Took this picture in Upstate, NY. It was heaven on earth, a great escape.
Every day I wake up I think about graduation. I started kindergarten with a small class, a bunch of unfamiliar faces, a supportive family, and determination. I continued through school, gaining friends, achieving high grades, completing goals to work towards the inevitable future: college. Through my childhood I wanted to be a vet, it changed vastly over the years with different experiences. My grades never changed, all high A's along with the multiple extra curricular activities I was involved in. When 7th grade hit and I got sick, I still pushed through. All the way until 10th grade I was doing school online at home, still getting straight As with no tutor and pure struggle. In 10th grade I was fairly healthy for the first semester, and I got straight A's, ranked #8 in my class, and participated in alpine ski racing and student council. It was a good semester, still reaching for high goals of college and seeing the light in the future. The next semester ended with me in a wheelchair, unable to do schoolwork, severely neurologically affected by Lyme possibly due to a relapse or reinfection. It took me close to a year before I finished the classes I had been enrolled in online and started getting work done, but ever since I have had few weeks of clarity and memory to be able to get work done. It has been a constant struggle, even with a tutor helping me the past 8 months. Today I finished a course, still leaving me with 8 credits to get before I can get a diploma and walk the aisle with the class I have been with since my first day of school. Needless to say, with a month left that dream is gone and dead. Other dreams will bloom, I'm positive, but after a meeting with the school this week I don't see graduating through my high school at all being possible in the next year as they require many more credits than most schools do. I have started looking into an alternative diploma program aimed for adults and structured like a college course, in the next town over. They only require 20 credits to graduate, and I would be able to get the diploma by the end of 2013 and either work towards starting my initial courses at a community college or working towards another direction. The classes are at nights, one night a week per credit, and I will be arranging a meeting with the woman who runs it soon to figure out what I must do to meet the criteria needed to be done with high school. I will not give up and settle for a GED, I'm almost there! I have my family, friends, and more pushing me to be the best I can be and not let such an illness get me down, and with a volunteer credit and online classes, tutors when needed, a 504 plan for special accommodation, and some high hopes I work towards just being done with school. I may not have the interest in going to college like I once did,but whatever I do I will do good, with stride and pride as I know I have worked twice as hard as many to get there. Dedication and street smart can get you farther than debt and book smart any day of the week.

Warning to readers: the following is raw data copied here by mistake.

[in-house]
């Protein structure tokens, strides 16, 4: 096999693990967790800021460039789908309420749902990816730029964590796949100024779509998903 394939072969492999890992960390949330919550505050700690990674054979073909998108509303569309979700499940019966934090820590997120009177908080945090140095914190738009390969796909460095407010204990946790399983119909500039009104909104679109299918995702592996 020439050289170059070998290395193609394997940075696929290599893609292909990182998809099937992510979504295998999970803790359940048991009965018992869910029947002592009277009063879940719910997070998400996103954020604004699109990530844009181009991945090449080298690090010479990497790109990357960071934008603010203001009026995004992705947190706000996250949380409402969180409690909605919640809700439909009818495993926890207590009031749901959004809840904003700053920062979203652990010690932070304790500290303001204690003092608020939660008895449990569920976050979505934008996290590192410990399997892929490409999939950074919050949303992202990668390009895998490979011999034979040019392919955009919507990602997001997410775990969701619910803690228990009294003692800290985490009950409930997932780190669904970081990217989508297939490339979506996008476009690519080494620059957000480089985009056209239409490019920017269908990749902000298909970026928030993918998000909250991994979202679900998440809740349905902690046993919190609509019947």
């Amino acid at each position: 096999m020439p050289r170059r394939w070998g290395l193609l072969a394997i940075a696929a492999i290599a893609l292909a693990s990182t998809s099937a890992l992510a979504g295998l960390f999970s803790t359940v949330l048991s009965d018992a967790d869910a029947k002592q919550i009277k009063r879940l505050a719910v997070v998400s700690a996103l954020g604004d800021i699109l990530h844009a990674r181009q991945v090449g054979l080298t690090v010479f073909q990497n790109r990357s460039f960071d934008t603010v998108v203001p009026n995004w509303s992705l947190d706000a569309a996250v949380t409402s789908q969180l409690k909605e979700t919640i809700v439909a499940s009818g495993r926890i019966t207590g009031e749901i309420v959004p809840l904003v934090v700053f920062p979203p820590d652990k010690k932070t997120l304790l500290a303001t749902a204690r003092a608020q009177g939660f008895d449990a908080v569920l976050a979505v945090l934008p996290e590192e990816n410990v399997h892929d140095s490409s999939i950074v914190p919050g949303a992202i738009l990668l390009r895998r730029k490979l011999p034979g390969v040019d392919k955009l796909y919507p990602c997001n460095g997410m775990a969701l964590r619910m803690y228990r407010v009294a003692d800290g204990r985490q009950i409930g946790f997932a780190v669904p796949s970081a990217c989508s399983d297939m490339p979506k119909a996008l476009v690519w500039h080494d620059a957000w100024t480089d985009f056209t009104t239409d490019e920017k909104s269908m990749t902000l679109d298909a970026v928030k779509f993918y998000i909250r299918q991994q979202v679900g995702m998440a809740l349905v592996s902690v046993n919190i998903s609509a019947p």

Wednesday, April 10, 2013
It's so hard for me to get on here and update sometimes. The Port has been in for 2 months or so at this point, and I'm not doing much better. At points my head is clear and I can do some schoolwork and at times my energy level increases enough to want to work, but this week in particular my lyme is cycling and stress this past weekend has me feeling pretty low. I'm taking my coartem this week, which is a once a month treatment that makes me feel terrible for a week. I'm also doing A Bart as much as possible which hasn't been a regular thing. I had my voice problems and some walking problems on Monday night, probably from over exhaustion. I have been pushing through to work my way up in Civil Air Patrol, start working on building my own hope chest (more like refinishing one) and also passing in some schoolwork and working my way up to a summer job in case I'm feeling better this summer. So there is plenty going on in my life, and im still struggling. Sometimes it makes you wonder how you are still sane, but one thing is for sure, God will prevail. Recently I prayed a bold prayer for a sign to tell me if I am supposed to be a worship leader or never sing in front of anyone ever again. Needless to say the bold prayers were answered swiftly in the most obvious way, I now have a George Thorogood signed electric guitar sitting in my room. So I'm praying that my upcoming 18th birthday will mark a transition in my 6 years of bad health, and that my adulthood will be freeing and healthy and full of love and good faith! Pray with me everyone, that May 24th 2013 be the difference in my life of pain and suffering, and that I will be surrounded by good luck finally.
Tuesday, February 12, 2013